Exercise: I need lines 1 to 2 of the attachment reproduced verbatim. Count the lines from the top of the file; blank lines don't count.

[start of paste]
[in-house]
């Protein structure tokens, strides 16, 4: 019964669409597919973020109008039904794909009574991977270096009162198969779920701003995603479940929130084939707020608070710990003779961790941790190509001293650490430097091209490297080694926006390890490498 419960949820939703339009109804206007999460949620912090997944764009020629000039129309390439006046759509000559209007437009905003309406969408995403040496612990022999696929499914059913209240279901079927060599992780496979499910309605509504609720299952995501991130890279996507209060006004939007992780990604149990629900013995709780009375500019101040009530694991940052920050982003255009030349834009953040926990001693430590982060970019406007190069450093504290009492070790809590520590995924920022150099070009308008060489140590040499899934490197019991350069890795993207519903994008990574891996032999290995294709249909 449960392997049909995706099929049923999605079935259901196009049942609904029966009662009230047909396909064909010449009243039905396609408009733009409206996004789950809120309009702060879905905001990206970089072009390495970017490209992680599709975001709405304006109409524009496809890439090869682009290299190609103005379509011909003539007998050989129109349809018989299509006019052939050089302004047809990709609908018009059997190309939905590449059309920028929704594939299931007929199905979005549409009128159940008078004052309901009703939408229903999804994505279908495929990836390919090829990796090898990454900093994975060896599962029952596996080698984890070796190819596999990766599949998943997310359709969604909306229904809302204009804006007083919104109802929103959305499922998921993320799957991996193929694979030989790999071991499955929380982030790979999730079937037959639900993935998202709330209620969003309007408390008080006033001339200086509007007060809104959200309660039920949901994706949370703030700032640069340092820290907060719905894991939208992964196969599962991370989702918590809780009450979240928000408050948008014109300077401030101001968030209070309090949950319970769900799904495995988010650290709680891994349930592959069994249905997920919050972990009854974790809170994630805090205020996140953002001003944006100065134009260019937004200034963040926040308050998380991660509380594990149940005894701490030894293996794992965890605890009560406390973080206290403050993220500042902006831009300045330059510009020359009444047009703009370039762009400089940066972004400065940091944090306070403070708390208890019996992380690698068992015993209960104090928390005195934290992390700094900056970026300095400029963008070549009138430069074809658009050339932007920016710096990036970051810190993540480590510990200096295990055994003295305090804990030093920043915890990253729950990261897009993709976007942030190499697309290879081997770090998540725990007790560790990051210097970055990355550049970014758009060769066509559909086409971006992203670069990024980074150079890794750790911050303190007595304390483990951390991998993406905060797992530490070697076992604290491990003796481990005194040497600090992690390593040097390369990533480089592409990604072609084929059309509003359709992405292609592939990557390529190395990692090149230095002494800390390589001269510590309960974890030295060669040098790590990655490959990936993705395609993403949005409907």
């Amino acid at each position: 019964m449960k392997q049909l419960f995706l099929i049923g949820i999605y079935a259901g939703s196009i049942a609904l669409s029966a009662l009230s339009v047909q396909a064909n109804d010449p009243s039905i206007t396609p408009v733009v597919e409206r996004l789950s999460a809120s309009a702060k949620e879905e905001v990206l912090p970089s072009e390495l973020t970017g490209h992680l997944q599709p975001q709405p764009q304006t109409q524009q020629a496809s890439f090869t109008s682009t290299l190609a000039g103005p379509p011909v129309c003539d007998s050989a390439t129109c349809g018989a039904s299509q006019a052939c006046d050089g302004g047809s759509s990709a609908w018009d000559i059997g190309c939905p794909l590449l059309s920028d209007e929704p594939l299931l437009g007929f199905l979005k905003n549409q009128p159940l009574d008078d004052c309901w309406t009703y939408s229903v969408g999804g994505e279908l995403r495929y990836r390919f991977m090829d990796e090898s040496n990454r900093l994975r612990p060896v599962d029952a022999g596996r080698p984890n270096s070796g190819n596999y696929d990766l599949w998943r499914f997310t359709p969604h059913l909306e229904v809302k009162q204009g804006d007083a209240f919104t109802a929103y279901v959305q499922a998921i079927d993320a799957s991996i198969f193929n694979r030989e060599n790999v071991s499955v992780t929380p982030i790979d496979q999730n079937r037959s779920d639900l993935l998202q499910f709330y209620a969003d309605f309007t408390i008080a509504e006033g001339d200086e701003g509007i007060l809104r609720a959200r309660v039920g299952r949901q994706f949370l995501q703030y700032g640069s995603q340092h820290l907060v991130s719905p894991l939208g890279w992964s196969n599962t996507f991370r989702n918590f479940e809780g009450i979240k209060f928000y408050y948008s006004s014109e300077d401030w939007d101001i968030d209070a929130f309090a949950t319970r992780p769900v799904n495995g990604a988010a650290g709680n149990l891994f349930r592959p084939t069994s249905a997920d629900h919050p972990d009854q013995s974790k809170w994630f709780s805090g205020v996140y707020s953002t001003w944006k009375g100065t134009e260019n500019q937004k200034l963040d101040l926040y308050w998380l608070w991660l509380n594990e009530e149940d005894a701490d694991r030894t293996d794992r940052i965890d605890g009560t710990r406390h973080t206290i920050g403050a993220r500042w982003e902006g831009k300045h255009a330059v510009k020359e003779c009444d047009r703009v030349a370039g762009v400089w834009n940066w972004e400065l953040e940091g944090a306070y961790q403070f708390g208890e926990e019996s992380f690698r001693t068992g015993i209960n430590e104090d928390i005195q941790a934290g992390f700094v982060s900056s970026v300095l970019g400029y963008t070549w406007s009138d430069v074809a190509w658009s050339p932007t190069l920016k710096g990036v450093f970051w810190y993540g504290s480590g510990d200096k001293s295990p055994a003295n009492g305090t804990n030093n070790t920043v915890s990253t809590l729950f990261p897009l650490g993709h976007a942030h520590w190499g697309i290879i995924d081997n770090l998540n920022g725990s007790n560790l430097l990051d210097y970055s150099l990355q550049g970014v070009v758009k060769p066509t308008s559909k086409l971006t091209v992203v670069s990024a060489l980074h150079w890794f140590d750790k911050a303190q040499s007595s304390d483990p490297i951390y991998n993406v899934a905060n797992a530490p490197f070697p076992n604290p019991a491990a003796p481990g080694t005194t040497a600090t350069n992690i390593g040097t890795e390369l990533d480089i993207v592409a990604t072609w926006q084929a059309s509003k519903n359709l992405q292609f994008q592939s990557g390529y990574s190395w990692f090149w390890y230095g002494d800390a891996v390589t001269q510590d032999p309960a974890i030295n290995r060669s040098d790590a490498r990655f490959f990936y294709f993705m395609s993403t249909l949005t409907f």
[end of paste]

[in-house]
């Protein structure tokens, strides 16, 4: 019964669409597919973020109008039904794909009574991977270096009162198969779920701003995603479940929130084939707020608070710990003779961790941790190509001293650490430097091209490297080694926006390890490498 419960949820939703339009109804206007999460949620912090997944764009020629000039129309390439006046759509000559209007437009905003309406969408995403040496612990022999696929499914059913209240279901079927060599992780496979499910309605509504609720299952995501991130890279996507209060006004939007992780990604149990629900013995709780009375500019101040009530694991940052920050982003255009030349834009953040926990001693430590982060970019406007190069450093504290009492070790809590520590995924920022150099070009308008060489140590040499899934490197019991350069890795993207519903994008990574891996032999290995294709249909 449960392997049909995706099929049923999605079935259901196009049942609904029966009662009230047909396909064909010449009243039905396609408009733009409206996004789950809120309009702060879905905001990206970089072009390495970017490209992680599709975001709405304006109409524009496809890439090869682009290299190609103005379509011909003539007998050989129109349809018989299509006019052939050089302004047809990709609908018009059997190309939905590449059309920028929704594939299931007929199905979005549409009128159940008078004052309901009703939408229903999804994505279908495929990836390919090829990796090898990454900093994975060896599962029952596996080698984890070796190819596999990766599949998943997310359709969604909306229904809302204009804006007083919104109802929103959305499922998921993320799957991996193929694979030989790999071991499955929380982030790979999730079937037959639900993935998202709330209620969003309007408390008080006033001339200086509007007060809104959200309660039920949901994706949370703030700032640069340092820290907060719905894991939208992964196969599962991370989702918590809780009450979240928000408050948008014109300077401030101001968030209070309090949950319970769900799904495995988010650290709680891994349930592959069994249905997920919050972990009854974790809170994630805090205020996140953002001003944006100065134009260019937004200034963040926040308050998380991660509380594990149940005894701490030894293996794992965890605890009560406390973080206290403050993220500042902006831009300045330059510009020359009444047009703009370039762009400089940066972004400065940091944090306070403070708390208890019996992380690698068992015993209960104090928390005195934290992390700094900056970026300095400029963008070549009138430069074809658009050339932007920016710096990036970051810190993540480590510990200096295990055994003295305090804990030093920043915890990253729950990261897009993709976007942030190499697309290879081997770090998540725990007790560790990051210097970055990355550049970014758009060769066509559909086409971006992203670069990024980074150079890794750790911050303190007595304390483990951390991998993406905060797992530490070697076992604290491990003796481990005194040497600090992690390593040097390369990533480089592409990604072609084929059309509003359709992405292609592939990557390529190395990692090149230095002494800390390589001269510590309960974890030295060669040098790590990655490959990936993705395609993403949005409907």